Are you seeing any change in the dynamic between the TMC, the buyer and the hotelier?
I think ultimately we’ve always had a very strong partnership with TMCs and the corporates. In the past, in the middle of the crisis, it was really about controlling spend and trying to reduce travel. As we’ve seen the recovery come in and business travel growing that policy is still there, but the challenge now, particularly for the TMCs is about securing availability. Tuesday and Wednesday nights are traditionally the ones we fill very easily, so it’s about how we work with TMCs, particularly for the big corporations that support us throughout the year, to make sure we have availability. This is really where we work with the TMCs to protect availability on the prime Tuesday and Wednesday nights. The challenge for business travellers is getting in, particularly in key cities.
How are booking patterns looking – are people beginning to book further in advance?
I don’t think the trend on booking patterns is changing, unfortunately. We are trying to get business travellers to change their behaviour, but as we all know meetings come up at the last minute. People’s agendas are changing constantly. Things haven’t changed in terms of lead time, and we’re seeing the same in meetings and events. We’re still getting enquiries in at very short notice – sometimes as close as six weeks before a major event.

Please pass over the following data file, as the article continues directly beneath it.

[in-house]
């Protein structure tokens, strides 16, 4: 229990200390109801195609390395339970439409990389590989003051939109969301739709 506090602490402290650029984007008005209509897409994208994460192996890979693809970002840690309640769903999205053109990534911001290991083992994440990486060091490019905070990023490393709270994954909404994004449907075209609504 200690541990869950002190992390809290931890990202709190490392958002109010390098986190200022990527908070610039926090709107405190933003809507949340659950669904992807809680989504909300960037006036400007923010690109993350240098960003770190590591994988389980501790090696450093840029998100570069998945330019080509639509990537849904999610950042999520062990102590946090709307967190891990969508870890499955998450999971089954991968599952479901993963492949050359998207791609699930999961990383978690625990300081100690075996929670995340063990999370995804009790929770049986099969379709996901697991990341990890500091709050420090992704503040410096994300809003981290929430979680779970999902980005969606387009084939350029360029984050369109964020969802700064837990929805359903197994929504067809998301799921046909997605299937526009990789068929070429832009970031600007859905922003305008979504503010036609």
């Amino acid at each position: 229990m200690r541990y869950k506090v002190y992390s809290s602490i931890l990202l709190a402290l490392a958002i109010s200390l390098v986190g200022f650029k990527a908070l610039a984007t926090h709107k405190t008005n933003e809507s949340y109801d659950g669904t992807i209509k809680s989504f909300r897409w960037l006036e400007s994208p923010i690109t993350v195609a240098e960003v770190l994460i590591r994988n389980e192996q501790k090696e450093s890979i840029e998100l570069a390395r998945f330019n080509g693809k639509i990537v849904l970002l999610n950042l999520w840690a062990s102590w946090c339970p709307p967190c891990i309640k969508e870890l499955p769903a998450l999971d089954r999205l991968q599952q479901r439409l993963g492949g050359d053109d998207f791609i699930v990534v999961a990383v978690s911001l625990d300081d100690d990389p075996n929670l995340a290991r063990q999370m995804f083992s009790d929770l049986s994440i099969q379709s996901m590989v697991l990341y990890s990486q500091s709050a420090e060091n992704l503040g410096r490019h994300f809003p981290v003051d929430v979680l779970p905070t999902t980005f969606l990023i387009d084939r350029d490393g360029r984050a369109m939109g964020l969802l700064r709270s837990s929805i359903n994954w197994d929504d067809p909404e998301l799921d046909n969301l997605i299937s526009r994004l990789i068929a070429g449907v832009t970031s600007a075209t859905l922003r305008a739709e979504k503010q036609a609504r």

How about occupancy versus rate?
For occupancy, if you take key cities such as London, Paris and New York, the growth on occupancy is restricted, because we’re never going to fill Sunday nights with business travellers. We’re seeing flattened occupancy, maybe a 1% or 2% rise, but really it’s about average room rate and RevPAR (revenue per available room). In some cities we’re seeing RevPAR rise of up to 24%. The growth on rate has been significant. I think the challenge that will bring to corporates as they go into their buying period, which is coming up, will be about negotiating those contracts for 2012 in markets that have seen huge rate growth in the past year. It’s really all about securing availability in these cities now.
Do you think that means buyers are going to have to part with more cash? And will they also want more included in the rate?
I think so. Ultimately travel managers have a very challenging role. They have to make the savings for their organizations and each year every company is trying to tackle their travel spend and get the cost reduced. The challenges with hotels in the bigger cities is in getting the availability. All of the hotels will be under pressure to increase their contracted rates, so naturally we will have to work with those corporations to try and add more value, and ultimately to give them the availability that they need. I think that is absolutely key going forward.